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    This has been known for a veeery long time and places like NASA have probably tested it before decades ahead, at this point it's just a really cool trick that the college students did in the UK. In theory there's like an infinite projects out in the open as far as physics go they just don't have time to do them all. But yea, this is a really cool trick & I can assure you it's been thought of from back when they started working on nanotechnology. You can even look it up.
     
  8. xTHHxAimiForevr

    xTHHxAimiForevr 1st Division: Red Mage

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    Lolz, not the way you can apparently [​IMG]
     
  9. Deimos

    Deimos Well-Known Member

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    i know you probably found the whole story on youtube and thought that floating thingy is really cool and all but seriously, there are like literally billions of better experiments that aren't mass produced or widely known to the public, like for example, how to create mini black holes or how they've found the path where fractals disappear at a certain distance from our dimension, goes into another one and then comes back. etc.

    http://www.wired.com/wiredscience/2010/08/superconductor-fractals/


    but yea, the floating magnetic thingy rly genius stuff, thats why it's on every possible tv channel right now. it's rly going to revolutionize our mass production of UFO's in the future. tru dat. keep on levitatin'.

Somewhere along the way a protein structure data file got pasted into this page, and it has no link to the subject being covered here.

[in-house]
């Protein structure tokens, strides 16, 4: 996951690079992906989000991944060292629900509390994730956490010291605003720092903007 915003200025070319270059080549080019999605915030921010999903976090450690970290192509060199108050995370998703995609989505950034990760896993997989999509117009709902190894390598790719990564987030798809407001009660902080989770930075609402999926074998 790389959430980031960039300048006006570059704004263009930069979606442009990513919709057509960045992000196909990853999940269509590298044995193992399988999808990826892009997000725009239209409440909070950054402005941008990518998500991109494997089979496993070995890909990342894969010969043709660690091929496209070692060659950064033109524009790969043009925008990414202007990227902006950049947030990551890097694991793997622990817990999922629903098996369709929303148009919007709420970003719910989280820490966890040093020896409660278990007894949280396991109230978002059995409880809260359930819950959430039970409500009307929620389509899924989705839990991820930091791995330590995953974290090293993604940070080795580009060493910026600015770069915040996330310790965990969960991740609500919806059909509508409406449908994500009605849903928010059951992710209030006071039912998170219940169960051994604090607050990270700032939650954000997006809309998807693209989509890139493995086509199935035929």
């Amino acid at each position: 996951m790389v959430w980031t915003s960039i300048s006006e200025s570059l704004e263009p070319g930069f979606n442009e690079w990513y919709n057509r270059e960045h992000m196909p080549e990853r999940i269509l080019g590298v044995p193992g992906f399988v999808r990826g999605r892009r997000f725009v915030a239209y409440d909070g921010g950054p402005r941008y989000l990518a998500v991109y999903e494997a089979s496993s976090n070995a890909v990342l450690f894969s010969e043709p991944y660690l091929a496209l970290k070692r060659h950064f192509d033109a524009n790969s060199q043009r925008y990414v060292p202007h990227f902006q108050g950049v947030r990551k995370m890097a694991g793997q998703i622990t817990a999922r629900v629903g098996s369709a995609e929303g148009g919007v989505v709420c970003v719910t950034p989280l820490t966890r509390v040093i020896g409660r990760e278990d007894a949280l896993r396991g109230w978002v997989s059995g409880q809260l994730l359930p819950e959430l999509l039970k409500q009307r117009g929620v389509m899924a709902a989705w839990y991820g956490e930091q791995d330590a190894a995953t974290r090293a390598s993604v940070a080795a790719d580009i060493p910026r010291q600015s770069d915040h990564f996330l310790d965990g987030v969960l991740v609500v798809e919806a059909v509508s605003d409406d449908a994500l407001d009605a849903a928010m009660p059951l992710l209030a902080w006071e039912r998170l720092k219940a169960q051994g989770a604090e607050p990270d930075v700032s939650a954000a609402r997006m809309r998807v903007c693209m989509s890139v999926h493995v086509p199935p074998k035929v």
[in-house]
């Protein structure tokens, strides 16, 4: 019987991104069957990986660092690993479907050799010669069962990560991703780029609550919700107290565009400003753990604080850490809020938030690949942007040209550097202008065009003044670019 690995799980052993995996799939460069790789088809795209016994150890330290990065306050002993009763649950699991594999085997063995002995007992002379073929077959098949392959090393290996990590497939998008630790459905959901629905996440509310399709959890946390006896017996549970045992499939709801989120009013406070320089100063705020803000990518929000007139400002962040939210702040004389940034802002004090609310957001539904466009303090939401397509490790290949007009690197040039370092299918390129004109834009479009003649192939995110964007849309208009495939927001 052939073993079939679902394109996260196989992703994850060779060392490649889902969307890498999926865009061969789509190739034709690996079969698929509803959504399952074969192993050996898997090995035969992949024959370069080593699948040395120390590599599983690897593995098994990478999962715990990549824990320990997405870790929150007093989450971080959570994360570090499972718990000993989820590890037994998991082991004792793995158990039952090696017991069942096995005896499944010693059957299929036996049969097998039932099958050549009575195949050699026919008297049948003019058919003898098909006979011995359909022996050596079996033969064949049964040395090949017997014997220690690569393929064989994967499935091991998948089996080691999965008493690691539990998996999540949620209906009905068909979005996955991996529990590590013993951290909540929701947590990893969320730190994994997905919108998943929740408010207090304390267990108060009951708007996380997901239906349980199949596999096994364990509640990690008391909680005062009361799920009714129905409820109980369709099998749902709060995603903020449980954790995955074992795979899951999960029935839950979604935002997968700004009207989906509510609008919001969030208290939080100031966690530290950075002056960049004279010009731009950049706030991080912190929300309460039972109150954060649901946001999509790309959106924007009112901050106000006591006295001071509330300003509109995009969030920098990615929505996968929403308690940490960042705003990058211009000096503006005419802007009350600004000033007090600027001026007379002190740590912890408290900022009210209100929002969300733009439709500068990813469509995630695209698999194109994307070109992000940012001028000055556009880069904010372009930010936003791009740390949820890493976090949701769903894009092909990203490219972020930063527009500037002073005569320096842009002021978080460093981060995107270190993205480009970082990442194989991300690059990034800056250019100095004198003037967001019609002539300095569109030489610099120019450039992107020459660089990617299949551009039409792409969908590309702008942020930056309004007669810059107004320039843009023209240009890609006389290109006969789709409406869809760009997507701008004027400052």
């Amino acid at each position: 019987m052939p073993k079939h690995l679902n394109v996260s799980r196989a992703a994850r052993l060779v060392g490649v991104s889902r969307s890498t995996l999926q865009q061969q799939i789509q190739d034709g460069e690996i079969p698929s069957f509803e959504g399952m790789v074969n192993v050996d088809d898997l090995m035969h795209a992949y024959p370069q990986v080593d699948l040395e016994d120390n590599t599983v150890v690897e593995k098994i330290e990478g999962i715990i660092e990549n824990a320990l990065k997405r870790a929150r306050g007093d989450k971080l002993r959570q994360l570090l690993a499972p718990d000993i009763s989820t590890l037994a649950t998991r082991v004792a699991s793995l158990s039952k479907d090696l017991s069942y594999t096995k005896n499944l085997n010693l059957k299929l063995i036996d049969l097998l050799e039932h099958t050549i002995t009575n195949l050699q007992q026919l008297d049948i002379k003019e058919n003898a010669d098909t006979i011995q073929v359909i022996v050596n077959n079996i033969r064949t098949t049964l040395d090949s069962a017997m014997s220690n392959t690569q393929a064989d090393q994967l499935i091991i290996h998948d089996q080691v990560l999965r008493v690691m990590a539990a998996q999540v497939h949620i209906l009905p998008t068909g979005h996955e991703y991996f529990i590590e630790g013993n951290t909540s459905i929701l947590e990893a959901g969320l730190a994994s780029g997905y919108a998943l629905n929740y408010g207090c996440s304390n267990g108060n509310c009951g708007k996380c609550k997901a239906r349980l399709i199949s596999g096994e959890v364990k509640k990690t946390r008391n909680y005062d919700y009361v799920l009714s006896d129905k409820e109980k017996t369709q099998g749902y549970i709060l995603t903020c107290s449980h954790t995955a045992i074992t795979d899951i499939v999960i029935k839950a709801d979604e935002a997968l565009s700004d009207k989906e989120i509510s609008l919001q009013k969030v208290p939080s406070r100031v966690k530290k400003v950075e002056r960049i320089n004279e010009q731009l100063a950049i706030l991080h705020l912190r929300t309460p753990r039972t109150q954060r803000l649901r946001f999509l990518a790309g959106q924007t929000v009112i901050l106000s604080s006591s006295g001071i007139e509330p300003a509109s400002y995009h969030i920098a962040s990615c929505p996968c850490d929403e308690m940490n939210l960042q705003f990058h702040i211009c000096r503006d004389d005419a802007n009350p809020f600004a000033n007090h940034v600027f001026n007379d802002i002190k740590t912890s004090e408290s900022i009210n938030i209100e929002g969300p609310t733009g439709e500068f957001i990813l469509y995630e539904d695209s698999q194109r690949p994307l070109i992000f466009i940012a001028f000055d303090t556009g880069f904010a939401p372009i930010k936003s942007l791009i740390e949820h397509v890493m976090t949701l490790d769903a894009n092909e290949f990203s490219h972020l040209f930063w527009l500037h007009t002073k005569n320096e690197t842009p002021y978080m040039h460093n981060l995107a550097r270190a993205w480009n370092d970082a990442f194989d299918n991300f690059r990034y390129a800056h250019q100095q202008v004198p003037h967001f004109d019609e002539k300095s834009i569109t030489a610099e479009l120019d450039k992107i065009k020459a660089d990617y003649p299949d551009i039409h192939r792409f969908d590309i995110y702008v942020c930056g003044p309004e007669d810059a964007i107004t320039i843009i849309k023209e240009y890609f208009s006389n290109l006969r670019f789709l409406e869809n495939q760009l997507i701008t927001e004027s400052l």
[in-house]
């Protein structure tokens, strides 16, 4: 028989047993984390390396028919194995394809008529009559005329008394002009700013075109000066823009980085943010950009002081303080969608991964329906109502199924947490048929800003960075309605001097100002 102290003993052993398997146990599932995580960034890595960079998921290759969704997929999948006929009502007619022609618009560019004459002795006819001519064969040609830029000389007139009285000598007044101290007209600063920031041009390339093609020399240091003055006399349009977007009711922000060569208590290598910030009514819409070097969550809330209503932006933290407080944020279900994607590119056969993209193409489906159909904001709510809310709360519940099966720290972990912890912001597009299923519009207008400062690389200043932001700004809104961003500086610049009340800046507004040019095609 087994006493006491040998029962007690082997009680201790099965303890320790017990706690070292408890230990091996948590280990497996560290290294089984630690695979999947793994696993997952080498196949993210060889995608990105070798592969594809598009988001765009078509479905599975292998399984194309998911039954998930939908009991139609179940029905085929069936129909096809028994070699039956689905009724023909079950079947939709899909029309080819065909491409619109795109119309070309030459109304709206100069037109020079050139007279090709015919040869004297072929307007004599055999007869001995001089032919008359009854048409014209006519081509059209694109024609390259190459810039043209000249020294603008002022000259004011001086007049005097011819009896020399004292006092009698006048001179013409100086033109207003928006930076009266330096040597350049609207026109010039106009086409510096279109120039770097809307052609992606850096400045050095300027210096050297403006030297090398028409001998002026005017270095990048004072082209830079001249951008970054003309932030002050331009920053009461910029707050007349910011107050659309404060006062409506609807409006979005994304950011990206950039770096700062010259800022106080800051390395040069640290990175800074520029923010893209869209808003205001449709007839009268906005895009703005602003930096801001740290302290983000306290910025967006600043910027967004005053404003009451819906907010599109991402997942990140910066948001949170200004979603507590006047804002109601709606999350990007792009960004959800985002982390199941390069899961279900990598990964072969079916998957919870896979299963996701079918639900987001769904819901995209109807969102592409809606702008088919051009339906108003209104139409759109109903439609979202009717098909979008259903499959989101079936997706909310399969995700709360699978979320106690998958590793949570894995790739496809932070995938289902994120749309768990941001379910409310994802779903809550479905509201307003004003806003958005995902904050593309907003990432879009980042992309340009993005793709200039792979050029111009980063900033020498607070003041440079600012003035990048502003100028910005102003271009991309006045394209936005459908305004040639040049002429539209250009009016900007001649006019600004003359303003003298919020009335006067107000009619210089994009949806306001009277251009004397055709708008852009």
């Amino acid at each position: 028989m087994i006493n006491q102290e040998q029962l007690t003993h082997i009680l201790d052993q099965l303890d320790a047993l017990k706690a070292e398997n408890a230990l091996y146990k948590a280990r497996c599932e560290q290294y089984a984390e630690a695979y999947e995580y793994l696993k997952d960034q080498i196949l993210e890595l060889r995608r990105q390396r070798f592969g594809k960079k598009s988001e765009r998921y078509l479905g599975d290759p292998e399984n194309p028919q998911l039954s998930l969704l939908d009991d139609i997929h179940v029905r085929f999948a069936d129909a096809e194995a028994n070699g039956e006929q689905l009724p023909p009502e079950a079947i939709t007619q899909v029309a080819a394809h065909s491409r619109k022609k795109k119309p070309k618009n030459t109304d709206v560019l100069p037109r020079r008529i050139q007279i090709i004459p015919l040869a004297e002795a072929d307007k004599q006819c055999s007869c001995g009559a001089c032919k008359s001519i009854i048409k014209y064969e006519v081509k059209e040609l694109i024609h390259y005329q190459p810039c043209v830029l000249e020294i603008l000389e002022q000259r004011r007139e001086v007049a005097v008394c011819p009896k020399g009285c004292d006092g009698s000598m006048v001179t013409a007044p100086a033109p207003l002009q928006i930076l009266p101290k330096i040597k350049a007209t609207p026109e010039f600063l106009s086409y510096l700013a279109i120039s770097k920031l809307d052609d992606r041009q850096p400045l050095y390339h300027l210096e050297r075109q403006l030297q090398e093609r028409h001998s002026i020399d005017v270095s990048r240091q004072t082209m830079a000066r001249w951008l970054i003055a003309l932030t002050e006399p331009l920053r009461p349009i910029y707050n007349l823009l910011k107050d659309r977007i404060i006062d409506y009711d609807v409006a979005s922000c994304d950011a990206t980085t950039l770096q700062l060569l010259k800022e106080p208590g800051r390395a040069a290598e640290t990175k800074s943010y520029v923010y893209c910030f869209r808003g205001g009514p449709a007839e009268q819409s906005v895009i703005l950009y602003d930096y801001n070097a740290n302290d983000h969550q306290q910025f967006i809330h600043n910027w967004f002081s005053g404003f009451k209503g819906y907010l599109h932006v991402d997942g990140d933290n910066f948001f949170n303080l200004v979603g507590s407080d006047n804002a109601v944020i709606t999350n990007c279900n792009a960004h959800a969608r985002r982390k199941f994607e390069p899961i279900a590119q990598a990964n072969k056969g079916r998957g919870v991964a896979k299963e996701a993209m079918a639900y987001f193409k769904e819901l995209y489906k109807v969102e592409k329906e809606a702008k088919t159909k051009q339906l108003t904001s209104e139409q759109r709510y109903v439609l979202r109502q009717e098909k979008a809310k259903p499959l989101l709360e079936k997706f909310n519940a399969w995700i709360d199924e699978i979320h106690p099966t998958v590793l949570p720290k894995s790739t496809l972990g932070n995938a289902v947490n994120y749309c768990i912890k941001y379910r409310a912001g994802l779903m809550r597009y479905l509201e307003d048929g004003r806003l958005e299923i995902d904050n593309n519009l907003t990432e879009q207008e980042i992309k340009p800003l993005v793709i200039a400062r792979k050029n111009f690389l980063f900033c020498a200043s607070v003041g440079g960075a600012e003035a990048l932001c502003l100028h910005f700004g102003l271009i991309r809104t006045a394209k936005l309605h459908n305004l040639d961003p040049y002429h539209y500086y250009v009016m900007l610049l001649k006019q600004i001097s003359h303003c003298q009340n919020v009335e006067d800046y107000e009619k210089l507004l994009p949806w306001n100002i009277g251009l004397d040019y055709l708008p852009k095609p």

10. xTHHxAimiForevr

    xTHHxAimiForevr 1st Division: Red Mage

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    Hellz yeah I'll check em' out (I've seen a SCi Ch. special on fractals), but this isn't exactly "let's derail the thread" time. people were lurking for a minute and couldn't find the decency to post their own two damn cents.
    [​IMG]
     
    Last edited: Oct 22, 2011
  11. ryuuga

    ryuuga Gatekeeper

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    Yeah that'd probably be me, it's just that while the video was rather impressive looking there have been experiments with superconducting magnets and dimagnetic levitation going on for a long time and I didn't see the need to make a redundancy.
     
  12. xTHHxAimiForevr

    xTHHxAimiForevr 1st Division: Red Mage

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    Yeah, because those previous "publicized" experiments made such a splash in the darkness of their basement that it echoed through the internet loud enough to inspire Wired to write that article 4 days ago. :rollseyes:

    And here I was just wanting to talk about science (that apparently everyone else is already an expert in and or bored with).
     
    Last edited: Oct 22, 2011
  13. pumpkin13

    pumpkin13 CAPTAIN BADASS

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    I know maglev as an idea has been around for a while, there's a public one in operation in Shanghai and I think Japan somewhere as well. But the trapping of that potentially breads whole knew ideas, like where tracks were previously impossible to lay, running along sheer cliff walls etc.
     
  14. xTHHxAimiForevr

    xTHHxAimiForevr 1st Division: Red Mage

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    ah the beauty of speculation. that's what I'm talking about.